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Opening of the Year 2000 Salmon Season

The official opening of the River Tay salmon season took place on January 15th In Kenmore. To mark the millennium season over 500 anglers and visitors congregated in the Kenmore village square. This years celebrations were oiled by Dewars Whisky who kindly provided many a dram to ensure that the day went with a swing.


Paul Young casts the quaichRather than the traditional single piper we went the whole hog this year and were royally entertained by the Tayside Police Pipe Band. After a few words the procession made its way to the river bank where the traditional toast was given by casting a quaich of whisky over the boats. The Blessing was given by Mr Paul Young, who was somewhat disturbed by the potential loss of so much good drink, but having tested the bottle for quality was eventually persuaded to launch some over the boat! Rob Wainright and his kids joined us in the boat. Then the fun began.


By tradition Taymouth Castle Estate allows public fishing on the Kernmore and Castle Beats. Instead of charging for permits each angler is asked to make a donation to The Tay Foundation. This year anglers donated over £400 in "permits".


Hello meets TAGThis turned out to be quite amusing since the parade was greeted by a small demonstration from the Tay Access Group and SCAPA who were protesting about the lack of public angling. Still their forlorn protest was good natured and the anglers invited the four protestors to join in with some of the Dewars drams and the Kenmore Hotel sent them over bacon rolls! It was quite a funny sight to see a banner on the bridge asking for public angling while 50-60 salmon anglers lined the Hotel pool every yard or so. You just can't please some people


Nick Mitchell, Paul Young & Ally GowansIt was not long before fish were taken - but all those from Kenmore turned out to be kelts - which of course have to be retuned. Jim Mundell who won last years trophy thought he had done it again when he hooked into another big fish - but this too turned out to be a kelt of 26lb. We would all like to have seen that one in its prime. Very few fish indeed were reported during the day. Mr Davidison fishing with Colin Wilkie from Dunkeld House Hotel took clean fish of 17lb and was in the running for the prizes for most of the day.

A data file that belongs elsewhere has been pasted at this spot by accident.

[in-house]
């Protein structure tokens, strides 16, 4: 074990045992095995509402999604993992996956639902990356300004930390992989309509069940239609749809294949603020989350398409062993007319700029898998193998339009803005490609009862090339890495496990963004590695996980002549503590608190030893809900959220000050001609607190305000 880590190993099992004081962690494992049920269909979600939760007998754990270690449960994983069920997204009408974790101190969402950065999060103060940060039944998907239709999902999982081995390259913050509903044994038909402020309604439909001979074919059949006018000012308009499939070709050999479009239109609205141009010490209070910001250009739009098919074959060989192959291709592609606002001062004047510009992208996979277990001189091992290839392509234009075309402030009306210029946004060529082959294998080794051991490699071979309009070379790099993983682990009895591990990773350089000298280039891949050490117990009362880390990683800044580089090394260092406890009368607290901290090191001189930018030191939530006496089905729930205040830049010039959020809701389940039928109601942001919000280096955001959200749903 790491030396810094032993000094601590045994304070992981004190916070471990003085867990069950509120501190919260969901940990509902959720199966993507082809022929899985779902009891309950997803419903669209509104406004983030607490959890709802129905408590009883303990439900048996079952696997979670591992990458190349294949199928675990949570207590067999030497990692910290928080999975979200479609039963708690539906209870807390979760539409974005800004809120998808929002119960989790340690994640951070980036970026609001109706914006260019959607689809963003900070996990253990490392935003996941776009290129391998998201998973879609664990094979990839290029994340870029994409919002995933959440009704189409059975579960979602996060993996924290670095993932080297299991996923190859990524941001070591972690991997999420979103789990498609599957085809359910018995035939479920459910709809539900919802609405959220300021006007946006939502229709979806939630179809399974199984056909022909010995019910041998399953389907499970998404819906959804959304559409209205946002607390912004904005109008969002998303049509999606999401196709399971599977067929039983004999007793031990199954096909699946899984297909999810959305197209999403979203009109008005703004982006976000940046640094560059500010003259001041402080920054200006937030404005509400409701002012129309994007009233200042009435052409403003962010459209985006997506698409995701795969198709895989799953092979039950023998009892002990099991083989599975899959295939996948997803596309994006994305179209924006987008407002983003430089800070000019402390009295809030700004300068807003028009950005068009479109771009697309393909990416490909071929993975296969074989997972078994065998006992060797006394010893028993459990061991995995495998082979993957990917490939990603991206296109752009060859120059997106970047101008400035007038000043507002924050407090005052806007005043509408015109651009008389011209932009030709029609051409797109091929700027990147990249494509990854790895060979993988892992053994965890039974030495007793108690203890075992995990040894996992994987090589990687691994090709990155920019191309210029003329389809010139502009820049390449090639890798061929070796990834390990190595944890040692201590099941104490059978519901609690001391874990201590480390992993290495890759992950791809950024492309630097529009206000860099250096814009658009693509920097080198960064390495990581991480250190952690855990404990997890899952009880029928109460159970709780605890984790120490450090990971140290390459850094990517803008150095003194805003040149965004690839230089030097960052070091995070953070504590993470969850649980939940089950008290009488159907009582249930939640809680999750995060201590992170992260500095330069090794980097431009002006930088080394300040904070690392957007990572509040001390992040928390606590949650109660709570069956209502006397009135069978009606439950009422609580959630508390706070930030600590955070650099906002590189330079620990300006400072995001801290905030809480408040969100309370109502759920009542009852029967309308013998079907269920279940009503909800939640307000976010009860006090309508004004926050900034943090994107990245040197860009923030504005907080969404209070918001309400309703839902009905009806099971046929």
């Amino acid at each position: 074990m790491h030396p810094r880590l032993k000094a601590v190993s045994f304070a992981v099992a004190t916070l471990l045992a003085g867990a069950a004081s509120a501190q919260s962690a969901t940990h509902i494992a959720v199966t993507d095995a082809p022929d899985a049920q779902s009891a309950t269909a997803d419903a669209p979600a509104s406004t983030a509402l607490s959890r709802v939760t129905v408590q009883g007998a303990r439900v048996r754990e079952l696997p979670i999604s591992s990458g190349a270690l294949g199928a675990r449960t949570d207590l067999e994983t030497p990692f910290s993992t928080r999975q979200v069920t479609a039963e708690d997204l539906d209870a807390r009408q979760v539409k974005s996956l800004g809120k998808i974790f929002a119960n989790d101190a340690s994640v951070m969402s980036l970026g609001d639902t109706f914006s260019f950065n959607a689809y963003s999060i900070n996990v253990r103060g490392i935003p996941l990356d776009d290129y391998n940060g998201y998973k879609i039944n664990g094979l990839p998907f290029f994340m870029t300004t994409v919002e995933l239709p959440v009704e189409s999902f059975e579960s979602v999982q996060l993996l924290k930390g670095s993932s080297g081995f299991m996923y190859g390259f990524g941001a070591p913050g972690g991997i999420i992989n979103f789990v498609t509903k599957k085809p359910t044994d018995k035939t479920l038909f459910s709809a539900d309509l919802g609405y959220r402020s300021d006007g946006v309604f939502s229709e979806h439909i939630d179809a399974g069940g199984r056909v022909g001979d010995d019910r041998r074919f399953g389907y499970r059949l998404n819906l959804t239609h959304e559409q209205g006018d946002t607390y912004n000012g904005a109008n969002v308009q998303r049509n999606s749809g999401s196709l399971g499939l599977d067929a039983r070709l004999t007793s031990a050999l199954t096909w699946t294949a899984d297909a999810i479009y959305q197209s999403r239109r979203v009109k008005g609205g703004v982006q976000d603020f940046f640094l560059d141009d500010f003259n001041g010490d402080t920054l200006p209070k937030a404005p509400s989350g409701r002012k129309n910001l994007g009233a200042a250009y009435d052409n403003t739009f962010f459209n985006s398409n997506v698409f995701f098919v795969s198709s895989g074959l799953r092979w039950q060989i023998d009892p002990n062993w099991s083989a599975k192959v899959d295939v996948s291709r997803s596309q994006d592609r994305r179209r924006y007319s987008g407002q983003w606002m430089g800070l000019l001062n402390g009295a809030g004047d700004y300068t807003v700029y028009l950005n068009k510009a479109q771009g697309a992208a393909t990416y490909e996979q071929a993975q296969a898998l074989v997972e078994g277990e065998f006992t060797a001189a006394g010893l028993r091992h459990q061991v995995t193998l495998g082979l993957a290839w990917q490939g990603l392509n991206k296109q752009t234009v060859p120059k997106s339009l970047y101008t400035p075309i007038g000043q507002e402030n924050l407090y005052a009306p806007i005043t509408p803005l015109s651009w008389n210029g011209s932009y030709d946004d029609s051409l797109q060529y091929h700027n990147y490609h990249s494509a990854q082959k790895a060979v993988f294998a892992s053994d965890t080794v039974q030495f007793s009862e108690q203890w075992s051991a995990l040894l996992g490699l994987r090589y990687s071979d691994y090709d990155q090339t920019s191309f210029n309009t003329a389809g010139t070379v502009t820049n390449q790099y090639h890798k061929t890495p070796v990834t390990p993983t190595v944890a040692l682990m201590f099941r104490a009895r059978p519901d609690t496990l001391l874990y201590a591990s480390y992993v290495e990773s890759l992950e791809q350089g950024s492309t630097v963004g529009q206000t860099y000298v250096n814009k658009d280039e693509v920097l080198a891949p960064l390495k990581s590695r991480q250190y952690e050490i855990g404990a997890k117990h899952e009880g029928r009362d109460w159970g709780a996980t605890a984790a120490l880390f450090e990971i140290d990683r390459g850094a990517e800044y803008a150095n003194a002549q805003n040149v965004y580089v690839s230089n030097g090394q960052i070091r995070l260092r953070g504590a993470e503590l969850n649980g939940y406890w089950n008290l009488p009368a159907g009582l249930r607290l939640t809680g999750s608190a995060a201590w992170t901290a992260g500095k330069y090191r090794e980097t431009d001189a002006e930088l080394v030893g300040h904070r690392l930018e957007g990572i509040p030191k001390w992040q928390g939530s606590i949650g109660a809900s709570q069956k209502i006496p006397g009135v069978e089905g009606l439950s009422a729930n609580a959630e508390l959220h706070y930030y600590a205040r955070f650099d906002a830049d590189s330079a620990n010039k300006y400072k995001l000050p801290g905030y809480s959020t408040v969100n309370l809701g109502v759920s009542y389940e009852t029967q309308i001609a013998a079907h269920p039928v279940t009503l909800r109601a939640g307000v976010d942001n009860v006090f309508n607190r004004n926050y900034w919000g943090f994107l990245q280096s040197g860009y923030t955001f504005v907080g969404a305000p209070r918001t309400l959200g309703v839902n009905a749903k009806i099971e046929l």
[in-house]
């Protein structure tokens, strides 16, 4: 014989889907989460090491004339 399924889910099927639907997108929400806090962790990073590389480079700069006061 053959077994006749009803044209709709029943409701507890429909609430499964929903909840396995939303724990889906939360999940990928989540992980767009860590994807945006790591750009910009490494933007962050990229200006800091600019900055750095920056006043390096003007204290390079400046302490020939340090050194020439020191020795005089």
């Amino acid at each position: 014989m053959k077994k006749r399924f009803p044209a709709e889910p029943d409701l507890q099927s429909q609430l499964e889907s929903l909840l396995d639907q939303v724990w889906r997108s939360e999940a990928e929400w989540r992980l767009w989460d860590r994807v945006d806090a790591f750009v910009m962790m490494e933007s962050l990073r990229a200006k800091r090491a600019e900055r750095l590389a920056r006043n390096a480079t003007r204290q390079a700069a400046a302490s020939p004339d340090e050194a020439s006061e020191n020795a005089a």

Only a late report from the Loch beat it. Mr Harry Camp of Shotts a loch regular fishing with a huge orange rapala took a fish of a lifetime a 27.5lb silver cock fish. The fish took on the north shore of Loch Tay which is quite unusual for a central beat - most boats tend to concentrate on the south shore. Harry reported that his boat partners (John Weir and John McGowan) had trouble getting it into their oversized landing net. The fish was a real slab - incredibly deep of body. Bob McIntyre the local Ghille refused to believe it weighed so much until Peter Backhouse the chef at the Kenmore Hotel weighed it on good scales. The fish had another interesting feature - a mark on its body thought to have been caused by a lamprey. Dr David Summers estimated it to be a 3SW fish by reading its scales. Many anglers agreed that it was one of the best looking fish for a decade.


Andrew Mactaggart & Angus MeldrumMeanwhile back at Kenmore guests were still having a good time. Our sponsors from Hello Magazine tried their best to get a fish, but by lunchtime we were glad for a break and headed to the Clubhouse where a hot buffet awaited us. Then it was back into the Landrover Discoveries on loan from Tay Landrovers for a last chance. Ally Gowan's spent much of the day on the Chinese demonstrating the latest range of fly rods from Normark (check them out there are peaches). Thanks are also due to Charlie Pirrie and his crew of Ghillies from Atholl Estate as well as Colin Pringle from Upper Floors who ghillied for guests on the day.


The new owners of the Kenmore Hotel John Hiroz and Malcolm Flynn entertained the invited guests in grand fashion at the gala ball that evening. Over the winter the Kenmore Hotel has been undergoing major refurbishment. All the rooms have been redecorated and a new dining room is under construction. It gave us all great pleasure to see the Hotel beeing returned to its glory days. Guests were particularly complementary of the evenings fare. The traditional rendition was given to the haggis.


After dinner an auction was held on behalf of the Tay Foundation. Over £16,000 was raised! As well as the kelt reconditioning and broodstock programme at Almondbank the Foundation also hopes to assist work on the Lochay. Advice has also been given on how beats can collect fish for use as future broodstock.

Harry CampEverybody agreed that, by far the best speech was made by Harry Camp the captor. Harry reminded us that the next time one goes fishing on opening day - remember to pack a dinner jacket and black tie and to carry at least £100 in your pocket just in case you catch the biggest fish!


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